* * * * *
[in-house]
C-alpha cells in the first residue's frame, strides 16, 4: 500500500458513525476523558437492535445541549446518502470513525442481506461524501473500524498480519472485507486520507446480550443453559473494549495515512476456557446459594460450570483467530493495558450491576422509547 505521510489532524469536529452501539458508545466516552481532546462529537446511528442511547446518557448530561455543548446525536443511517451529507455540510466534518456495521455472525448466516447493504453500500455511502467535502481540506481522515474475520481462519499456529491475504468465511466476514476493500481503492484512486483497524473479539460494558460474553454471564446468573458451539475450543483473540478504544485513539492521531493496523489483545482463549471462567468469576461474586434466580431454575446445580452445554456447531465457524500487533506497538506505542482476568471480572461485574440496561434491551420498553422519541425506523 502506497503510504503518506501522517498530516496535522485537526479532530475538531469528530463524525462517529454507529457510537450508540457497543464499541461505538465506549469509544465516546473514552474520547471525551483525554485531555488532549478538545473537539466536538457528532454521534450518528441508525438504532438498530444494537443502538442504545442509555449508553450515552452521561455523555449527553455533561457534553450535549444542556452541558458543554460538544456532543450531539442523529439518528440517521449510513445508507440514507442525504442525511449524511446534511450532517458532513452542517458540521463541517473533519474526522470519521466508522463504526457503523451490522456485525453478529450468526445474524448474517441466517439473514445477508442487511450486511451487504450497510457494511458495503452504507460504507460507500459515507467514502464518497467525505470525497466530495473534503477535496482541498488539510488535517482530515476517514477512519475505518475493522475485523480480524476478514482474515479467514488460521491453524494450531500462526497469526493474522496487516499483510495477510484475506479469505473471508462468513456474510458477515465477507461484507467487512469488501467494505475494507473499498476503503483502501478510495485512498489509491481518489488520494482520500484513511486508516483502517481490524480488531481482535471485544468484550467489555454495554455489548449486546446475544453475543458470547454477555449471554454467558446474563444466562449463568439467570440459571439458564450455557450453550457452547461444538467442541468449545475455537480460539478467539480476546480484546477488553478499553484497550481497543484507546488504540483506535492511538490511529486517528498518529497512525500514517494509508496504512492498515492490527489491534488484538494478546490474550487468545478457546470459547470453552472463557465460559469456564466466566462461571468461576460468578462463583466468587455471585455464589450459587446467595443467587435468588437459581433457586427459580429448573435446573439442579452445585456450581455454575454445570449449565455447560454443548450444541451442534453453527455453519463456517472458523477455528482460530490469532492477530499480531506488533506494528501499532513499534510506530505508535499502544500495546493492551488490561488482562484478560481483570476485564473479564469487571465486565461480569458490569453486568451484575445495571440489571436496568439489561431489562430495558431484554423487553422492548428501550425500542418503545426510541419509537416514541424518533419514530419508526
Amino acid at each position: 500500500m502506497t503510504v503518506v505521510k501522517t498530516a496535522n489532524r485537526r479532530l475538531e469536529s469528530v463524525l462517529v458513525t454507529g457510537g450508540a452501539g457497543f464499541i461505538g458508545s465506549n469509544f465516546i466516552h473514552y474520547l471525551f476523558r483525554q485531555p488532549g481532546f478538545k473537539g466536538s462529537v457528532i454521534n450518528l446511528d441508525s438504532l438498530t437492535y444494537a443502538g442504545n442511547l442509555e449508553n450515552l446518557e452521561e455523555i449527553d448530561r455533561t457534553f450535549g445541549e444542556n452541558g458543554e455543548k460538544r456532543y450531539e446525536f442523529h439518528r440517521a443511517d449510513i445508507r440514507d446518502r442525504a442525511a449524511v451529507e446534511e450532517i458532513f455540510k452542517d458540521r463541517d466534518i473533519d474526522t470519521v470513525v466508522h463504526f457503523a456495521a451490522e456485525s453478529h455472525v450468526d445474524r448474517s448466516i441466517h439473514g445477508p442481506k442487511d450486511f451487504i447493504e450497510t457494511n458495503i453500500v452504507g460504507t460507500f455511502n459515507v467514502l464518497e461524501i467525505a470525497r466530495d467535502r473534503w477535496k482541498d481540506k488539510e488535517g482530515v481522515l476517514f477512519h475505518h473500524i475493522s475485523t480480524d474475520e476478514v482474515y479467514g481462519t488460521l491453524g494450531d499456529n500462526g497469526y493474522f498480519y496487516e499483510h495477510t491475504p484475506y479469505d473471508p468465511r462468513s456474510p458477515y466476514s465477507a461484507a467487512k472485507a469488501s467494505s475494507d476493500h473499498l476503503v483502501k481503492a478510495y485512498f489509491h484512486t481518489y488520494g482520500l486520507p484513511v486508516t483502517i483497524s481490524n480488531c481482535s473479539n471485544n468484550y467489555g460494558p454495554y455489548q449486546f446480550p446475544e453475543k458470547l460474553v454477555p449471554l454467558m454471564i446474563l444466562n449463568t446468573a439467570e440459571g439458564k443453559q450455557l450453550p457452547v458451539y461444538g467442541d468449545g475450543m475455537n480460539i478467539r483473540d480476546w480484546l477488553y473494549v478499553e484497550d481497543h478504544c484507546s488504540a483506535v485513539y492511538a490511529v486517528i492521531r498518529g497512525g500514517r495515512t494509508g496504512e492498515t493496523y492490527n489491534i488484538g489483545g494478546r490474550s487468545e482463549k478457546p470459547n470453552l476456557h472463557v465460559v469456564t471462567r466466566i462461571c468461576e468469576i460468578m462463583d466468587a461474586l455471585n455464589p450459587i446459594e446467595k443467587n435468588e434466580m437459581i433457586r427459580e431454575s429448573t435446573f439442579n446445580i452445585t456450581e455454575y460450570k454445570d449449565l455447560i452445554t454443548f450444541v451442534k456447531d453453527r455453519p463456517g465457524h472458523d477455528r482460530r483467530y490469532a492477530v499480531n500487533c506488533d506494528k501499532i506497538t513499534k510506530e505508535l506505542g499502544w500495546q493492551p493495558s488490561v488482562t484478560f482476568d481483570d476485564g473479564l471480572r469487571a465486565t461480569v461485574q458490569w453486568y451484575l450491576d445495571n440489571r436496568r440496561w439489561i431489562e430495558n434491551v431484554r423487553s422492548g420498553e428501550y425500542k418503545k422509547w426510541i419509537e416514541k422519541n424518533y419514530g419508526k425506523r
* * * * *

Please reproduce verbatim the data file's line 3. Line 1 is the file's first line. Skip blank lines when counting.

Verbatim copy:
Amino acid at each position: 500500500m502506497t503510504v503518506v505521510k501522517t498530516a496535522n489532524r485537526r479532530l475538531e469536529s469528530v463524525l462517529v458513525t454507529g457510537g450508540a452501539g457497543f464499541i461505538g458508545s465506549n469509544f465516546i466516552h473514552y474520547l471525551f476523558r483525554q485531555p488532549g481532546f478538545k473537539g466536538s462529537v457528532i454521534n450518528l446511528d441508525s438504532l438498530t437492535y444494537a443502538g442504545n442511547l442509555e449508553n450515552l446518557e452521561e455523555i449527553d448530561r455533561t457534553f450535549g445541549e444542556n452541558g458543554e455543548k460538544r456532543y450531539e446525536f442523529h439518528r440517521a443511517d449510513i445508507r440514507d446518502r442525504a442525511a449524511v451529507e446534511e450532517i458532513f455540510k452542517d458540521r463541517d466534518i473533519d474526522t470519521v470513525v466508522h463504526f457503523a456495521a451490522e456485525s453478529h455472525v450468526d445474524r448474517s448466516i441466517h439473514g445477508p442481506k442487511d450486511f451487504i447493504e450497510t457494511n458495503i453500500v452504507g460504507t460507500f455511502n459515507v467514502l464518497e461524501i467525505a470525497r466530495d467535502r473534503w477535496k482541498d481540506k488539510e488535517g482530515v481522515l476517514f477512519h475505518h473500524i475493522s475485523t480480524d474475520e476478514v482474515y479467514g481462519t488460521l491453524g494450531d499456529n500462526g497469526y493474522f498480519y496487516e499483510h495477510t491475504p484475506y479469505d473471508p468465511r462468513s456474510p458477515y466476514s465477507a461484507a467487512k472485507a469488501s467494505s475494507d476493500h473499498l476503503v483502501k481503492a478510495y485512498f489509491h484512486t481518489y488520494g482520500l486520507p484513511v486508516t483502517i483497524s481490524n480488531c481482535s473479539n471485544n468484550y467489555g460494558p454495554y455489548q449486546f446480550p446475544e453475543k458470547l460474553v454477555p449471554l454467558m454471564i446474563l444466562n449463568t446468573a439467570e440459571g439458564k443453559q450455557l450453550p457452547v458451539y461444538g467442541d468449545g475450543m475455537n480460539i478467539r483473540d480476546w480484546l477488553y473494549v478499553e484497550d481497543h478504544c484507546s488504540a483506535v485513539y492511538a490511529v486517528i492521531r498518529g497512525g500514517r495515512t494509508g496504512e492498515t493496523y492490527n489491534i488484538g489483545g494478546r490474550s487468545e482463549k478457546p470459547n470453552l476456557h472463557v465460559v469456564t471462567r466466566i462461571c468461576e468469576i460468578m462463583d466468587a461474586l455471585n455464589p450459587i446459594e446467595k443467587n435468588e434466580m437459581i433457586r427459580e431454575s429448573t435446573f439442579n446445580i452445585t456450581e455454575y460450570k454445570d449449565l455447560i452445554t454443548f450444541v451442534k456447531d453453527r455453519p463456517g465457524h472458523d477455528r482460530r483467530y490469532a492477530v499480531n500487533c506488533d506494528k501499532i506497538t513499534k510506530e505508535l506505542g499502544w500495546q493492551p493495558s488490561v488482562t484478560f482476568d481483570d476485564g473479564l471480572r469487571a465486565t461480569v461485574q458490569w453486568y451484575l450491576d445495571n440489571r436496568r440496561w439489561i431489562e430495558n434491551v431484554r423487553s422492548g420498553e428501550y425500542k418503545k422509547w426510541i419509537e416514541k422519541n424518533y419514530g419508526k425506523r